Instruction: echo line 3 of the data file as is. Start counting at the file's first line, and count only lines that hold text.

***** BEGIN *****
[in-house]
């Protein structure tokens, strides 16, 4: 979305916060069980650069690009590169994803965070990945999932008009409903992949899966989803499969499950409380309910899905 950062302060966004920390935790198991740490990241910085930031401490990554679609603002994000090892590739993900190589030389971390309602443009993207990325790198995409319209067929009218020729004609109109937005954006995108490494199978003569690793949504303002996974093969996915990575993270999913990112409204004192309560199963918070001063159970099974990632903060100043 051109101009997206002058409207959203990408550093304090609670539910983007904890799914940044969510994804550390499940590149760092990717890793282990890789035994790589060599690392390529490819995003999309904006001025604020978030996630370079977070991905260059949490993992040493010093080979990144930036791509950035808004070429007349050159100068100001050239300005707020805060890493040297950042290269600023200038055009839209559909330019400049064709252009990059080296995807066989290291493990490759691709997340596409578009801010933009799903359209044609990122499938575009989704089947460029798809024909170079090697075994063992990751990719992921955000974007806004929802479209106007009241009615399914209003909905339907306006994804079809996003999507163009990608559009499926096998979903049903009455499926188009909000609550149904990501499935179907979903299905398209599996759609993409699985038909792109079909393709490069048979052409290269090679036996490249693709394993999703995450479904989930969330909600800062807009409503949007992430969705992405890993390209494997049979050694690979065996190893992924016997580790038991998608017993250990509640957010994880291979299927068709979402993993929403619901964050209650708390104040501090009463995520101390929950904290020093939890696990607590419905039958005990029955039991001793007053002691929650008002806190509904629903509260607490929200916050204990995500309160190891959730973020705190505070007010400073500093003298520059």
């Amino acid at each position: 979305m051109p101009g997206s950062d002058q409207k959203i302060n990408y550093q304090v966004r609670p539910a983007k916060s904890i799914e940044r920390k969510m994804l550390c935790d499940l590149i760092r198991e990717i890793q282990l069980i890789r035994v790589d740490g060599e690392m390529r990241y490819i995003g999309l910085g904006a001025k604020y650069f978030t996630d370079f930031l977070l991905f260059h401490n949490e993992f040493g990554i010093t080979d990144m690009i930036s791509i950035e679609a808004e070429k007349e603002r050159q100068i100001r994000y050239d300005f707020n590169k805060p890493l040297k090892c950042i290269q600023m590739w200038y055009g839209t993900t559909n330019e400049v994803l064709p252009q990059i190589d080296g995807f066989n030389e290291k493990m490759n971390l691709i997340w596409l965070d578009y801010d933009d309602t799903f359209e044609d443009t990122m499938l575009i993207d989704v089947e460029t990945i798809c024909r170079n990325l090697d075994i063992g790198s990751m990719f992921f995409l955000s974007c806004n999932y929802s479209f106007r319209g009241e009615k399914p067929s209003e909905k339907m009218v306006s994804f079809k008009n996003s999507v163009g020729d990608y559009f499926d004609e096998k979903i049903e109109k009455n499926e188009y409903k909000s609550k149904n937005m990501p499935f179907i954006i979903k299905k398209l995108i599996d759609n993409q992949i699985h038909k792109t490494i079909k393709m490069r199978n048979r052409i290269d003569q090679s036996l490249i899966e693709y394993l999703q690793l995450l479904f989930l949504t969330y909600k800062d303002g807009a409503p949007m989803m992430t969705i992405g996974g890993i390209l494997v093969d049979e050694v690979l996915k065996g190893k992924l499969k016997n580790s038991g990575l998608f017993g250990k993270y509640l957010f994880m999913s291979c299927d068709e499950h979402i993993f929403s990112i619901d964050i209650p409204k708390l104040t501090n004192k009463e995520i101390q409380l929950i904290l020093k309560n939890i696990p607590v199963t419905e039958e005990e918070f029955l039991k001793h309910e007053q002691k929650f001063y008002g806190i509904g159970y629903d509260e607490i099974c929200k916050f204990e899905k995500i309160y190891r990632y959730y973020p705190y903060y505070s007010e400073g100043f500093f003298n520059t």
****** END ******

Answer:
């Amino acid at each position: 979305m051109p101009g997206s950062d002058q409207k959203i302060n990408y550093q304090v966004r609670p539910a983007k916060s904890i799914e940044r920390k969510m994804l550390c935790d499940l590149i760092r198991e990717i890793q282990l069980i890789r035994v790589d740490g060599e690392m390529r990241y490819i995003g999309l910085g904006a001025k604020y650069f978030t996630d370079f930031l977070l991905f260059h401490n949490e993992f040493g990554i010093t080979d990144m690009i930036s791509i950035e679609a808004e070429k007349e603002r050159q100068i100001r994000y050239d300005f707020n590169k805060p890493l040297k090892c950042i290269q600023m590739w200038y055009g839209t993900t559909n330019e400049v994803l064709p252009q990059i190589d080296g995807f066989n030389e290291k493990m490759n971390l691709i997340w596409l965070d578009y801010d933009d309602t799903f359209e044609d443009t990122m499938l575009i993207d989704v089947e460029t990945i798809c024909r170079n990325l090697d075994i063992g790198s990751m990719f992921f995409l955000s974007c806004n999932y929802s479209f106007r319209g009241e009615k399914p067929s209003e909905k339907m009218v306006s994804f079809k008009n996003s999507v163009g020729d990608y559009f499926d004609e096998k979903i049903e109109k009455n499926e188009y409903k909000s609550k149904n937005m990501p499935f179907i954006i979903k299905k398209l995108i599996d759609n993409q992949i699985h038909k792109t490494i079909k393709m490069r199978n048979r052409i290269d003569q090679s036996l490249i899966e693709y394993l999703q690793l995450l479904f989930l949504t969330y909600k800062d303002g807009a409503p949007m989803m992430t969705i992405g996974g890993i390209l494997v093969d049979e050694v690979l996915k065996g190893k992924l499969k016997n580790s038991g990575l998608f017993g250990k993270y509640l957010f994880m999913s291979c299927d068709e499950h979402i993993f929403s990112i619901d964050i209650p409204k708390l104040t501090n004192k009463e995520i101390q409380l929950i904290l020093k309560n939890i696990p607590v199963t419905e039958e005990e918070f029955l039991k001793h309910e007053q002691k929650f001063y008002g806190i509904g159970y629903d509260e607490i099974c929200k916050f204990e899905k995500i309160y190891r990632y959730y973020p705190y903060y505070s007010e400073g100043f500093f003298n520059t």